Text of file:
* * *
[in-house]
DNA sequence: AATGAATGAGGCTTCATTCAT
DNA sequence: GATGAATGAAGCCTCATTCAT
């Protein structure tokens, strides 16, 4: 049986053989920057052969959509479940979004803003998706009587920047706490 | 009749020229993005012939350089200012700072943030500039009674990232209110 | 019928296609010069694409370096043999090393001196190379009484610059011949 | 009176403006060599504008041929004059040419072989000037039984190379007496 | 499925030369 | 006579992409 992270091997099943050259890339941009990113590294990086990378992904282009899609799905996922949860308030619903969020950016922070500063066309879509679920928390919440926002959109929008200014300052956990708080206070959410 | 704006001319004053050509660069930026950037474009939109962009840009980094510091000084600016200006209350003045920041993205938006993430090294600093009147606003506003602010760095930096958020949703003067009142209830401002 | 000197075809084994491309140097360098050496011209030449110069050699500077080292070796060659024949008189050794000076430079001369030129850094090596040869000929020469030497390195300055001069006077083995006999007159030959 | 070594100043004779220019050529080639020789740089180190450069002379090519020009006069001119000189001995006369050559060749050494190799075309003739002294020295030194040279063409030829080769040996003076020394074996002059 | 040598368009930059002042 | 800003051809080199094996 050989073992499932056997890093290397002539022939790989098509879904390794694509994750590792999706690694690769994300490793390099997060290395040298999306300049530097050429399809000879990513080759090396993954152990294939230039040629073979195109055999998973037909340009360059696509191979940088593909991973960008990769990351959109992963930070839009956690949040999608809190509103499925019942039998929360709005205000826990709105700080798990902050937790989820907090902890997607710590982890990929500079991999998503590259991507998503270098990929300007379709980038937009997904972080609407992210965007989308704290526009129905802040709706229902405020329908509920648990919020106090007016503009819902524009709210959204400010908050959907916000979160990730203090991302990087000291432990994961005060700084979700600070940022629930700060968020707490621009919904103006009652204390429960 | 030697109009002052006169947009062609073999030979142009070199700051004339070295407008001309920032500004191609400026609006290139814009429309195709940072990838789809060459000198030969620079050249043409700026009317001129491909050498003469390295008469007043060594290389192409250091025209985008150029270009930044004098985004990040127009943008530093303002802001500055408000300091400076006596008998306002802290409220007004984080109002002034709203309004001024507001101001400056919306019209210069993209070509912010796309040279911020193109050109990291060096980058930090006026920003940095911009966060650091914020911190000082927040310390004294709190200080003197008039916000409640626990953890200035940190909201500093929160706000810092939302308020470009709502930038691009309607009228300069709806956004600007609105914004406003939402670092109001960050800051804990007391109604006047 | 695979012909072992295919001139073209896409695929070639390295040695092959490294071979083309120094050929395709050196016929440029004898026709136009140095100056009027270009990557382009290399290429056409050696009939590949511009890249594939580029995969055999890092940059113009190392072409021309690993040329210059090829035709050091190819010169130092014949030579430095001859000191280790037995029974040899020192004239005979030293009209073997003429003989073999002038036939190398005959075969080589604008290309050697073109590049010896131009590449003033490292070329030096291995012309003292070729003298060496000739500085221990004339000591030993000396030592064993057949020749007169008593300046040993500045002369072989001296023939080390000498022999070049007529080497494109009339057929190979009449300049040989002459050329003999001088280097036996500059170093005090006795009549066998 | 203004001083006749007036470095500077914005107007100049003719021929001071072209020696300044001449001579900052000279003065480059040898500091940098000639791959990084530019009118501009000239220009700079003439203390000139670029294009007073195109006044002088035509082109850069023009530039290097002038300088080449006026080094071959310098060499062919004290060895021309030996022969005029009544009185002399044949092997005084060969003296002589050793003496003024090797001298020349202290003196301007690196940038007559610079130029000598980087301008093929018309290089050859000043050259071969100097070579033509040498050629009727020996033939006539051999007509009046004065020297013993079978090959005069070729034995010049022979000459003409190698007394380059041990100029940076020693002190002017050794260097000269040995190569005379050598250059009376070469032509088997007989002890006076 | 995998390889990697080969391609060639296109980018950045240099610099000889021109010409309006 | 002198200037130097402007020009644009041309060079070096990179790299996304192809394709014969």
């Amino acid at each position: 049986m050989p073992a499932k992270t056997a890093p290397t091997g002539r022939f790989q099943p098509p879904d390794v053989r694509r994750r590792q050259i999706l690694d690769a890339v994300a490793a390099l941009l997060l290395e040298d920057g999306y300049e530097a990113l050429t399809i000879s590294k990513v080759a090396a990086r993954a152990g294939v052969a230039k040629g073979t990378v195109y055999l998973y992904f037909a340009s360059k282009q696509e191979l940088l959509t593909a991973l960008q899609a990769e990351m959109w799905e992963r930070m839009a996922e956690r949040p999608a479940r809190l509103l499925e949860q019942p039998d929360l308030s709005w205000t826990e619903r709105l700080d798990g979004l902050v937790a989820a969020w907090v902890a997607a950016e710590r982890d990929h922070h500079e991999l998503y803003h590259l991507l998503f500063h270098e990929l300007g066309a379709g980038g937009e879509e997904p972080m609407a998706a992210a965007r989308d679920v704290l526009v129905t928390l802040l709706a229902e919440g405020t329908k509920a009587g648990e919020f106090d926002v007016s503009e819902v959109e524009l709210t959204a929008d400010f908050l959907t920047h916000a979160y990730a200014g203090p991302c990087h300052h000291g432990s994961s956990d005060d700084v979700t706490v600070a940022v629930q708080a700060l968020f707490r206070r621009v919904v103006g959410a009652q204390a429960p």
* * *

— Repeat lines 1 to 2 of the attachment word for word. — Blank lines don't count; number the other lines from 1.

[in-house]
DNA sequence: AATGAATGAGGCTTCATTCAT